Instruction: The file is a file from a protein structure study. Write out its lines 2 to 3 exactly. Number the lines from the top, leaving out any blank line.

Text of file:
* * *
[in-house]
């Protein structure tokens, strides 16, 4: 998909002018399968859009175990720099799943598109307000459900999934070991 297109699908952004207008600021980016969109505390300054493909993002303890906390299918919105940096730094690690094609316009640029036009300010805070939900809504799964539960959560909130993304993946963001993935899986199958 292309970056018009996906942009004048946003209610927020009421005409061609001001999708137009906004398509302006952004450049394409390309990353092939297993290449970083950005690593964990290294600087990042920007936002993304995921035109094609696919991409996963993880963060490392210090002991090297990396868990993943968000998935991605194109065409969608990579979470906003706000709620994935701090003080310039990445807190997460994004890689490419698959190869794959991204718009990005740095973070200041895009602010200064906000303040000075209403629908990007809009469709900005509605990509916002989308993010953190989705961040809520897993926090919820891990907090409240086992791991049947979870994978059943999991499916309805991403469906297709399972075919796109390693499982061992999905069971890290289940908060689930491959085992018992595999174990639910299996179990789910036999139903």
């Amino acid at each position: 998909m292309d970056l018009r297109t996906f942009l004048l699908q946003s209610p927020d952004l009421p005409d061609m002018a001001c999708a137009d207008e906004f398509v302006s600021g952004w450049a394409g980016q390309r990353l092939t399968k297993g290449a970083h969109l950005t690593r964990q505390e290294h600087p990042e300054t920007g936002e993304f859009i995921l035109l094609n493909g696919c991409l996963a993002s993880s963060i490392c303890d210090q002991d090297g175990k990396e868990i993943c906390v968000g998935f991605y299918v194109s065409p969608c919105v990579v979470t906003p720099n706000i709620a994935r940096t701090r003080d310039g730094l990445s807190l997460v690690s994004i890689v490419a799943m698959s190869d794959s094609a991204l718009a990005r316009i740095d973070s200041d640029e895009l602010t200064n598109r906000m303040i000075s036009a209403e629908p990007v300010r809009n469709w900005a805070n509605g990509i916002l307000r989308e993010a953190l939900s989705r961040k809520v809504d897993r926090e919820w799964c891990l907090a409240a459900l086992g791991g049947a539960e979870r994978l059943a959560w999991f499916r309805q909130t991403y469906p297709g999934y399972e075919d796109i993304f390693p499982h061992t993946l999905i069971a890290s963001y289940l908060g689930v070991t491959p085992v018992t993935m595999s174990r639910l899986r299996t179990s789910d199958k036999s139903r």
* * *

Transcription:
């Protein structure tokens, strides 16, 4: 998909002018399968859009175990720099799943598109307000459900999934070991 297109699908952004207008600021980016969109505390300054493909993002303890906390299918919105940096730094690690094609316009640029036009300010805070939900809504799964539960959560909130993304993946963001993935899986199958 292309970056018009996906942009004048946003209610927020009421005409061609001001999708137009906004398509302006952004450049394409390309990353092939297993290449970083950005690593964990290294600087990042920007936002993304995921035109094609696919991409996963993880963060490392210090002991090297990396868990993943968000998935991605194109065409969608990579979470906003706000709620994935701090003080310039990445807190997460994004890689490419698959190869794959991204718009990005740095973070200041895009602010200064906000303040000075209403629908990007809009469709900005509605990509916002989308993010953190989705961040809520897993926090919820891990907090409240086992791991049947979870994978059943999991499916309805991403469906297709399972075919796109390693499982061992999905069971890290289940908060689930491959085992018992595999174990639910299996179990789910036999139903």
């Amino acid at each position: 998909m292309d970056l018009r297109t996906f942009l004048l699908q946003s209610p927020d952004l009421p005409d061609m002018a001001c999708a137009d207008e906004f398509v302006s600021g952004w450049a394409g980016q390309r990353l092939t399968k297993g290449a970083h969109l950005t690593r964990q505390e290294h600087p990042e300054t920007g936002e993304f859009i995921l035109l094609n493909g696919c991409l996963a993002s993880s963060i490392c303890d210090q002991d090297g175990k990396e868990i993943c906390v968000g998935f991605y299918v194109s065409p969608c919105v990579v979470t906003p720099n706000i709620a994935r940096t701090r003080d310039g730094l990445s807190l997460v690690s994004i890689v490419a799943m698959s190869d794959s094609a991204l718009a990005r316009i740095d973070s200041d640029e895009l602010t200064n598109r906000m303040i000075s036009a209403e629908p990007v300010r809009n469709w900005a805070n509605g990509i916002l307000r989308e993010a953190l939900s989705r961040k809520v809504d897993r926090e919820w799964c891990l907090a409240a459900l086992g791991g049947a539960e979870r994978l059943a959560w999991f499916r309805q909130t991403y469906p297709g999934y399972e075919d796109i993304f390693p499982h061992t993946l999905i069971a890290s963001y289940l908060g689930v070991t491959p085992v018992t993935m595999s174990r639910l899986r299996t179990s789910d199958k036999s139903r």